Construction for the first national suffragist memorial, the Turning Point Suffragist Memorial located in Lorton, in Fairfax County, is set to begin following its Thursday, Nov. 14, groundbreaking ceremony. “With the stroke of a pen, 25 million women entered the Constitution and secured the right to vote,” wrote Patricia Depew Wirth, Executive Director/CEO of the Turning Point Suffragist Memorial Association. “Few Americans know about the suffrage movement or its historical significance as it rarely makes it into the history textbooks.”
Fairfax County kicked off support for the needed $2 million memorial construction costs when it issued a $200,000 grant to the cause. During program remarks before the groundbreaking at Occoquan Regional Park, Sharon Bulova, Chairman, Fairfax County Board of Supervisors, said, "Our contribution in Fairfax County that was put into our budget was a turning point, so to speak, for fundraising. And it was clear that Fairfax County had skin in the game." According to “The Sentinel, the Newsletter of the Turning Point Suffragist Memorial,” Board Chairman Bulova and Supervisor John W. Foust drafted the motion to support the project. "They cited its importance to the county's tourism and hospitality industries and said the memorial will only enhance the interest among residents and tourists to visit a famous historical and cultural area of Fairfax County." The Fairfax County Board unanimously approved the motion of Supervisors.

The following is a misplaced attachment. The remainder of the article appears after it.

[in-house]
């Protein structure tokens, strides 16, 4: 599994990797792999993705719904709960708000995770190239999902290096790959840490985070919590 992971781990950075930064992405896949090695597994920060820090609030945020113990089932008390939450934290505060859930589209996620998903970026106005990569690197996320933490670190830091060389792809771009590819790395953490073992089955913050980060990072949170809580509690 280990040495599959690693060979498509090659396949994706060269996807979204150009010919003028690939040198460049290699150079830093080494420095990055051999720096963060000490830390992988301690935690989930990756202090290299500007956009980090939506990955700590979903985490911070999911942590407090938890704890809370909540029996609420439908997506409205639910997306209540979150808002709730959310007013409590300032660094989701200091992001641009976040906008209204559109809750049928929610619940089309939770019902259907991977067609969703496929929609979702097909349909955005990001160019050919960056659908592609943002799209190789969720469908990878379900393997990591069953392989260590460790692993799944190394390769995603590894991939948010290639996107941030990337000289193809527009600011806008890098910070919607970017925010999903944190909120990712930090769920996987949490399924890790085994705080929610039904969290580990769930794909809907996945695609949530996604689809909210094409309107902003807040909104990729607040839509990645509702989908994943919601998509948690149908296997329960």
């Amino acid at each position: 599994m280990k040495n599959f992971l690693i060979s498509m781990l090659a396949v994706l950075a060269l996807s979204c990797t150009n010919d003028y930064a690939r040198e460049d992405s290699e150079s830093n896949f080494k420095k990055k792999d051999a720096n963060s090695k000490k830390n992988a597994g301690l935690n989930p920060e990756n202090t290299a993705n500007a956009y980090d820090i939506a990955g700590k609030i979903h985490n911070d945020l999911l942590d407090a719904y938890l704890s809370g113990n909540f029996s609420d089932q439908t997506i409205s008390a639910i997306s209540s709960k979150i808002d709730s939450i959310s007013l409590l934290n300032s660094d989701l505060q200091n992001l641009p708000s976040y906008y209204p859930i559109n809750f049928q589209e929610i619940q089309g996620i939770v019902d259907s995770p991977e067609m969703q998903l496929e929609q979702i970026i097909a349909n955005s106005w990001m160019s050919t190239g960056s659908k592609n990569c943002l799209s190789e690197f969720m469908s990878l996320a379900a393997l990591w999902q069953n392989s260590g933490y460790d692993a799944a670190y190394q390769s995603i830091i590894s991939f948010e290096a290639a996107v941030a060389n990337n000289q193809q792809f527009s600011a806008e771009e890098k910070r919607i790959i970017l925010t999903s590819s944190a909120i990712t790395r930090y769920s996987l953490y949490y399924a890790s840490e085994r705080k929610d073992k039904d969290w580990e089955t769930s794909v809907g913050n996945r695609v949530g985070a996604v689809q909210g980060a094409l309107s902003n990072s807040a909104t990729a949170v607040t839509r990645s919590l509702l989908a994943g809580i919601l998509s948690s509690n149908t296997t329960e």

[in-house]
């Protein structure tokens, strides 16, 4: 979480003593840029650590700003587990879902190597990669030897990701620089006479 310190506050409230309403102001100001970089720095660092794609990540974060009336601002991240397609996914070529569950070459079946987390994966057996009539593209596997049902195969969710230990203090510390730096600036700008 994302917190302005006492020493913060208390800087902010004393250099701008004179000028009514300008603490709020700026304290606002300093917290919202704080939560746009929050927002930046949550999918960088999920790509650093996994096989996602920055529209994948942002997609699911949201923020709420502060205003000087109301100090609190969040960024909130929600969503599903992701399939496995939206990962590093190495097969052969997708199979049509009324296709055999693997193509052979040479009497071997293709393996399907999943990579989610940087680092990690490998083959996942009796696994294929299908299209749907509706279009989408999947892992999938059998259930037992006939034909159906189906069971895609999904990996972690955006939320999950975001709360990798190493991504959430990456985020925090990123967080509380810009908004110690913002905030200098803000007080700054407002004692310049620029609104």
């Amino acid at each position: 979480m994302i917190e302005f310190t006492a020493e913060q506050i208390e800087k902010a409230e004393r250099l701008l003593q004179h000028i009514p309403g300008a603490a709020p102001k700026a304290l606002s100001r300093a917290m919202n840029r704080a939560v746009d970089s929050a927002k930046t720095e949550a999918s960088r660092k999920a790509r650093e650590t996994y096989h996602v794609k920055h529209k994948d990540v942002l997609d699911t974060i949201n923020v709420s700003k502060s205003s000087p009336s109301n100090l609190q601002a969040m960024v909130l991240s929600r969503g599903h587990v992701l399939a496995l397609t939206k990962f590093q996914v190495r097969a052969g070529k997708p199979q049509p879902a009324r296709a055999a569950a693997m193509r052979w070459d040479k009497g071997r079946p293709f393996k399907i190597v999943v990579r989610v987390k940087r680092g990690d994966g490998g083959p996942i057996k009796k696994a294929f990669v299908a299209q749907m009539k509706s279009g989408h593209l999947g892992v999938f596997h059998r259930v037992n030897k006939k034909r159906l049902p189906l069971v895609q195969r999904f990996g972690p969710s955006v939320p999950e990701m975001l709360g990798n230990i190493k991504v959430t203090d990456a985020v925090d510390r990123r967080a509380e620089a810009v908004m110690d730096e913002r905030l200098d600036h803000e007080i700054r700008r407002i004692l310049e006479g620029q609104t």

Sargeant described the suffragist movement as the "Best-Kept Secret in American History." While the seven-decade campaign sought women's economic, social and political gender equality, the effort was not for the faint hearted. In the early years, women organized and built a movement. Then at the turn of the century, they changed tactics for the new generation with a new battle cry.
Women paraded, petitioned and picketed. Few women who began the campaign saw it to fruition. Material distributed at the groundbreaking titled, "SHALL NOT BE DENIED, Women Fight for the Vote,” by the Library of Congress, stated: "Their story is one of courage, perseverance, savvy, creativity and hope that inspires women today.”
According to Wirth, the groundbreaking date coincided precisely one hundred and two years after the infamous Nov. 14, 1917 "Night of Terror.” On that evening scores of suffragists ages, 19-73 were illegally imprisoned and tortured at the nearby historic D.C. prison grounds (what is known as the former Occoquan Workhouse) after peacefully picketing outside the Woodrow Wilson White House for the right to vote. “There, they were humiliated, kept in inhumane conditions, tortured, locked in solitary confinement, and brutalized."